English Vowel Sounds - Part 1 of 5
A single vowel letter can represent different vowel sounds: hat [hæt], hate [heit], all [o:l], art [a:rt], any [‘eni].
The same vowel sound is often represented by different vowel letters in writing: [ei] they, weigh, may, cake, steak, rain.
Vowel sounds are divided into the following three categories:
Long vowels (vowels that sound like the letter name)
Short vowels (the most common sound for a single vowel spelling)
Other vowels (the remaining vowel sounds)
The terms “long” and “short” are not describing the length of time a vowel sound is held or said
aloud. Rather, they are labels used to differentiate the long and short vowel sounds.
I have constructed key word vowel charts that show the key word, or quick reference word, for each vowel sound. In Part 2 of this series (tomorrow) I will provide a link to my Vowel Key Word Charts, free for you to download.
Key words are used because vowel sounds are easier to hear within a word than when they are spoken in isolation.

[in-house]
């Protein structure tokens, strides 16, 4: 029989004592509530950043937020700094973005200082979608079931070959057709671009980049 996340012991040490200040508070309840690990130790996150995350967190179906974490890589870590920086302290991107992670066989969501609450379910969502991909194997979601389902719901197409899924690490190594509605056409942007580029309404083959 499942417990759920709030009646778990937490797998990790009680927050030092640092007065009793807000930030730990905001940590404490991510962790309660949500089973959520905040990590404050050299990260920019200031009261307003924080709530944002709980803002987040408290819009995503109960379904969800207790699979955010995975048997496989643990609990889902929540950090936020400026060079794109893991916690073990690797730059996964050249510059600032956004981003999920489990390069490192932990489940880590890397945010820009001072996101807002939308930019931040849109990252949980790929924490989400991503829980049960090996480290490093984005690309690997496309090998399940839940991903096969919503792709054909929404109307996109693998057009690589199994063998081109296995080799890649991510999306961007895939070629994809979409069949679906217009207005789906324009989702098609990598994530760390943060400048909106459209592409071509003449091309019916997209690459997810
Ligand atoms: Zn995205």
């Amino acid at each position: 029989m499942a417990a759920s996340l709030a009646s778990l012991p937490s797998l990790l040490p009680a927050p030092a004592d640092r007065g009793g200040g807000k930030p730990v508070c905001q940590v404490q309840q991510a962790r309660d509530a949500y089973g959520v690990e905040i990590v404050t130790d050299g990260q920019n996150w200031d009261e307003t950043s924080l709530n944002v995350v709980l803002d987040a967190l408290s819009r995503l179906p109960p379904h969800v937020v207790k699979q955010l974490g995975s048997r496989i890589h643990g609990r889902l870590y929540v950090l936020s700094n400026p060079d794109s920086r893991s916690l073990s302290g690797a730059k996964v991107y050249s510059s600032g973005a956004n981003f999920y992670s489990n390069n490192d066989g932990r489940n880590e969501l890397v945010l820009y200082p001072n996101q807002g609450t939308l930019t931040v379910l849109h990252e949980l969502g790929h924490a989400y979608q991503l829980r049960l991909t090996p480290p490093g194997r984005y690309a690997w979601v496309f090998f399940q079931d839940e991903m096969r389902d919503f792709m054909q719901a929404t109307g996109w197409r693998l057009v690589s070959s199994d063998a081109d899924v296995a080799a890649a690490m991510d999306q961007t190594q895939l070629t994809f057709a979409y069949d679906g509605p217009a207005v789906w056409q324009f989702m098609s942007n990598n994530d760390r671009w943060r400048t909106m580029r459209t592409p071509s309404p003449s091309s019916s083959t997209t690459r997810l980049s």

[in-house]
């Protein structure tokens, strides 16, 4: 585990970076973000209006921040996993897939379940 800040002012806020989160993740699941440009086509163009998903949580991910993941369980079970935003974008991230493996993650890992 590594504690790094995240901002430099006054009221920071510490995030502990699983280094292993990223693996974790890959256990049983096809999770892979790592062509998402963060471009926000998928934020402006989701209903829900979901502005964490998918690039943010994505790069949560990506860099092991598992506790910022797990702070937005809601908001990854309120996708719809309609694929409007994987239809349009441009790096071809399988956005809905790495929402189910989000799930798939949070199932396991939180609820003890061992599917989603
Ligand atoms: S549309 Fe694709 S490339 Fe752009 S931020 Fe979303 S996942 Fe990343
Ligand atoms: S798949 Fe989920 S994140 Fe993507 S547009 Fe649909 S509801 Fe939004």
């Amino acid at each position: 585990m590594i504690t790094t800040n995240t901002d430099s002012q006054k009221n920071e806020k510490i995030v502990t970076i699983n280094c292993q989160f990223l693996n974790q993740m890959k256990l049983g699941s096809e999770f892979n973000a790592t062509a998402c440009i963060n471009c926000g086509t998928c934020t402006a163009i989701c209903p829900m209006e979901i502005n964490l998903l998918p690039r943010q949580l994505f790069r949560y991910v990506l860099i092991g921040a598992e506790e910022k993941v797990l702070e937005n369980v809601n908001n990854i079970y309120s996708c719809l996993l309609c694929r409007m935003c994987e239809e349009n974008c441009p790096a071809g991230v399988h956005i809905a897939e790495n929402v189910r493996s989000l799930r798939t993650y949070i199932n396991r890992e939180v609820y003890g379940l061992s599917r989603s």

Memorizing key words allows easier comparison between different vowel sounds.
All vowel sounds are voiced, meaning that the vocal cords (also known as vocal folds)vibrate while creating the sound.
In Series 2, tomorrow, we will talk more about Long Vowel Sounds.
Vowels Sounds, Long, Short, Other and Schwa, is excerpted from my book, American English - Ready Set Go. This 5 Part Series written in simple easy to understand English will give you a good foundation in understanding American English vowel sounds.
So, stay tuned to Mentor Josephan's, Vowels Sounds, Long, Short, Other, and Schwa.
Are you ready to speak English or not!™